The Red Devil - The Legendary Airman: Minlation Airport Display, Yorke Peninsula
From a poor farming kid at the Koolywurtie school near Minlaton to a World War One flying instructor, Harry Butler was destined to soar above the others. As a twenty six-year-old he paid his own way to England in 1916 to join the Royal Flying Corps and within months was flying over France. Tom Chambers says he soon made a name for himself:
"He said that he trained two thousand seven hundred pilots and looped the loop a thousand times."
Harry was awarded the Air Force Cross but returned to Australia after receiving a head wound in active service. He made his way back to the peninsula with an AVRO Bi-plane and his beloved plane, the Red Devil.
"You can see inside. It's basically just a shell. It's only a wooden framework with a fabric skin stretched over it."
The engineering is extremely basic yet effective. The foot rods control sideways movement and the stick will take you up and down and when you tap the outer skin you realise the Red Devil didn't offer a great deal of protection should anything go wrong.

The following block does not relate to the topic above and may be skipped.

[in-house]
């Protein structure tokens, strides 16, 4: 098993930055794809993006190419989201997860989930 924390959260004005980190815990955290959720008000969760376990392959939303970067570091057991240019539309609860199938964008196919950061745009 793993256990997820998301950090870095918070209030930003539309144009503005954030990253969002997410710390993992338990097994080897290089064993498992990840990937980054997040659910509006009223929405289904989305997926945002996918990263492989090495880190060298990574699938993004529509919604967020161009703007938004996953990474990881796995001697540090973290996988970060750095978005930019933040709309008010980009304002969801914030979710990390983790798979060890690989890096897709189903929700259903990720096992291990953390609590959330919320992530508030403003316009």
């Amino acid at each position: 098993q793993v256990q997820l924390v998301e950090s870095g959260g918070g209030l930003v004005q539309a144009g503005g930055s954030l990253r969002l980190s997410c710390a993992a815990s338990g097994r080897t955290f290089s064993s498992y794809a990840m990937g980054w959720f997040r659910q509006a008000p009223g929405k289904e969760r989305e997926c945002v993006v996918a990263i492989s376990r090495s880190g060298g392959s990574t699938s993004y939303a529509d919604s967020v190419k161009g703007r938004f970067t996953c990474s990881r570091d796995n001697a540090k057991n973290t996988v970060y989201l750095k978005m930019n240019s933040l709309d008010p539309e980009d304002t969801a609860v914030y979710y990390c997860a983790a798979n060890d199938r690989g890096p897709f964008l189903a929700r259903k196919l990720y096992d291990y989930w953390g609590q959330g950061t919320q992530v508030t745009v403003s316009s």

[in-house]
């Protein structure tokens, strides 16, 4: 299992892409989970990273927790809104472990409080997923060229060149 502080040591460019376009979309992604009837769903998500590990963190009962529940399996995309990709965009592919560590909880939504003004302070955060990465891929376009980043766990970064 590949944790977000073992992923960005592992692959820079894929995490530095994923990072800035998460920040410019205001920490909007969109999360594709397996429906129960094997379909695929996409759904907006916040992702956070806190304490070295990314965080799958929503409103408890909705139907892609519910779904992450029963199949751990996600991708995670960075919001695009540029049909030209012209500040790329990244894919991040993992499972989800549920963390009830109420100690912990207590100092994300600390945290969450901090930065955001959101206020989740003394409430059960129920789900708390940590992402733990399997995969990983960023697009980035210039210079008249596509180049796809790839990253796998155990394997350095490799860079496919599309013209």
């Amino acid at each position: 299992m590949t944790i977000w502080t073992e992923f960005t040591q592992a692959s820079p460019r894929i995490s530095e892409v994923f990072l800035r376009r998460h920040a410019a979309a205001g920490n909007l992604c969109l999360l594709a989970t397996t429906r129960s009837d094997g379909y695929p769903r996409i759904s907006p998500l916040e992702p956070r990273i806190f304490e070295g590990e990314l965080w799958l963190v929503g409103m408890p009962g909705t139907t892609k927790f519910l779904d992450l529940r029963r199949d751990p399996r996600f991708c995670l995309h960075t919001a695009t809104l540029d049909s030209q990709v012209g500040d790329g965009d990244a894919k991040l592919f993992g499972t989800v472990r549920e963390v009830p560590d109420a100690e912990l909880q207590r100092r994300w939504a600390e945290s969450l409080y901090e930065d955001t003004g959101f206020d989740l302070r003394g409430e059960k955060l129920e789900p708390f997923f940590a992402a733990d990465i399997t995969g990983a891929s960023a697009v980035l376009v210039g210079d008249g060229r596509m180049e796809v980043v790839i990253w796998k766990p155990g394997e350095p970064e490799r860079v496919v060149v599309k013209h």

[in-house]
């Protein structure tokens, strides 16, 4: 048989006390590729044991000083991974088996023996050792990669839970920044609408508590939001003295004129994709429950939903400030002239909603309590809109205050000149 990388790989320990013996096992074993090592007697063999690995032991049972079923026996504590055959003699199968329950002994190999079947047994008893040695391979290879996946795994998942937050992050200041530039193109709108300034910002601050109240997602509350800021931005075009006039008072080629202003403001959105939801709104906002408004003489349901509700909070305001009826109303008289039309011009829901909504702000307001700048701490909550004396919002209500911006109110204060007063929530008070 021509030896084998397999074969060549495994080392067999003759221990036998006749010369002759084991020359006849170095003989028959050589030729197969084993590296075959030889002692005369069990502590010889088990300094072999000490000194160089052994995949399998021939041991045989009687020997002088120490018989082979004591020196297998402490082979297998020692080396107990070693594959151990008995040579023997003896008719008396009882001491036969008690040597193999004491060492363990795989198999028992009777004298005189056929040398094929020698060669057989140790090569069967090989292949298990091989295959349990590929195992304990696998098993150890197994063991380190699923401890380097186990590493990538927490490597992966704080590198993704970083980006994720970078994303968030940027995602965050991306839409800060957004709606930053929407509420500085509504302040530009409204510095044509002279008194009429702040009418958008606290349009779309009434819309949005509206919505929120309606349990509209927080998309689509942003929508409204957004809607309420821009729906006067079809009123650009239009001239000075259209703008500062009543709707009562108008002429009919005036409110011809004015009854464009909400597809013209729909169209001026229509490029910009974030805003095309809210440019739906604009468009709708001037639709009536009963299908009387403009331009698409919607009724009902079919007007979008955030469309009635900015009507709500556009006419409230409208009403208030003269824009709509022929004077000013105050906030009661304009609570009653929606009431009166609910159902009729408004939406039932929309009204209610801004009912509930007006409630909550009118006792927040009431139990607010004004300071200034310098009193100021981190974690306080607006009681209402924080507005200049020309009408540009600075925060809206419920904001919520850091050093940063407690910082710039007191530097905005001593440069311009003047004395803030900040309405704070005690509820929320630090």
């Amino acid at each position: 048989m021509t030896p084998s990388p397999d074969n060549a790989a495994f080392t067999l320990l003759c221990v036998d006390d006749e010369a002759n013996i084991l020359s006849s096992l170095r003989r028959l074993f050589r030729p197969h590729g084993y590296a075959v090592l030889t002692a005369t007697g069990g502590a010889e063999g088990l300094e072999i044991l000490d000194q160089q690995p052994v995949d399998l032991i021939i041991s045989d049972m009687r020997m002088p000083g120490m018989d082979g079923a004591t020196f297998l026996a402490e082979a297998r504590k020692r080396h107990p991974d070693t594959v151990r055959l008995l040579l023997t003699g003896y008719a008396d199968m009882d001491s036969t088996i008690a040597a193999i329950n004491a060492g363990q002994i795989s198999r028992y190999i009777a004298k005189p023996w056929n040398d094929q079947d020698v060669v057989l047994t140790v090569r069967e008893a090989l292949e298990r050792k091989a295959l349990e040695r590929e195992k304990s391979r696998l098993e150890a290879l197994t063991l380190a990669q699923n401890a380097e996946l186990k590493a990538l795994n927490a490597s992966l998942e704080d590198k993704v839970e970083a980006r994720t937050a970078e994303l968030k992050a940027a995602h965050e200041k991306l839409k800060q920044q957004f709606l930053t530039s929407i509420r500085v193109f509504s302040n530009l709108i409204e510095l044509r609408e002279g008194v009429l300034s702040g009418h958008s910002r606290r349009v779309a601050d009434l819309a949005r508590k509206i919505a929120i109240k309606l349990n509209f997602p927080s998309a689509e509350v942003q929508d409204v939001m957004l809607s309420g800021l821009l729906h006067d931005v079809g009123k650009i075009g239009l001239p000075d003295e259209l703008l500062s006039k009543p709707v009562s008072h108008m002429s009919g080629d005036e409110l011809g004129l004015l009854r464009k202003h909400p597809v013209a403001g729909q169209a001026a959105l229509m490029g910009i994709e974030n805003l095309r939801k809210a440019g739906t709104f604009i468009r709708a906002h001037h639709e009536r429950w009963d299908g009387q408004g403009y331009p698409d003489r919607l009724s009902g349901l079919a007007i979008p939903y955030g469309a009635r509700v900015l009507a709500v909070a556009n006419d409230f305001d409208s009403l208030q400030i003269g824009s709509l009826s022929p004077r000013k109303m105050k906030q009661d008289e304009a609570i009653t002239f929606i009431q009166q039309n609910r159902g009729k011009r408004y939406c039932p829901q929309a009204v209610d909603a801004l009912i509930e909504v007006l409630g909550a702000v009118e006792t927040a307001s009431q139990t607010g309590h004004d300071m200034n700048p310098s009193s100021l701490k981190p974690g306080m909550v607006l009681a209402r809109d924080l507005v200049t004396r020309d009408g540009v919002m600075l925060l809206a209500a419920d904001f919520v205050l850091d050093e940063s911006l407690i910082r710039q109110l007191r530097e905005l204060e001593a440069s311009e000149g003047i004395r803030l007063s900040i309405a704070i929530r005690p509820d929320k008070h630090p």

While others may have had their doubts Captain Harry Butler had infinite faith in the two planes he purchased at the army disposal sales in England and shipped back to Yorke Peninsula.
Soon he was up and away pulling crowds at his barnstorming displays at fairs around the State and dropping into places like Unley Oval. But he really made a name for himself on August 6th, 1919 when Harry Butler, the local Minlaton lad, brought the Peninsula just that little bit closer to the outside world.
"The first airmail flown over water in the Southern Hemisphere."
From the old photos we can see that Harry put on a bit of a show for the locals in Adelaide with a quick circuit of the Adelaide GPO before heading off with the mail to the Peninsula he loved.
The early postcards confirm the historic nature of this mail delivery. Throughout this famous flight Harry wore an inflated car tyre just in case he was forced to ditch the Red Devil in Gulf Saint Vincent.
"The authorities did put a tug-boat in the Gulf. Just in case."
But not even a car tyre would save the day on January the 11th, 1922 when Harry Butler took his Avro Bi-plane for a flight over the wheat fields near Minlaton.
"It would appear that they were about fourteen hundred feet up and the engine seized. They ploughed into the ground. Absolutely disintegrated. He suffered extensive injuries around the face particularly on one side of the face. He had numerous operations."
Harry never recovered fully and died eighteen months later. He was buried with full military honours on July 31st, 1924. Harry Butler's plane, the famous Red Devil is on display on the outskirts of Minlaton. The local National Trust Museum in the main street also features much of the Captain's memorabilia. If you have any further questions please email email@example.com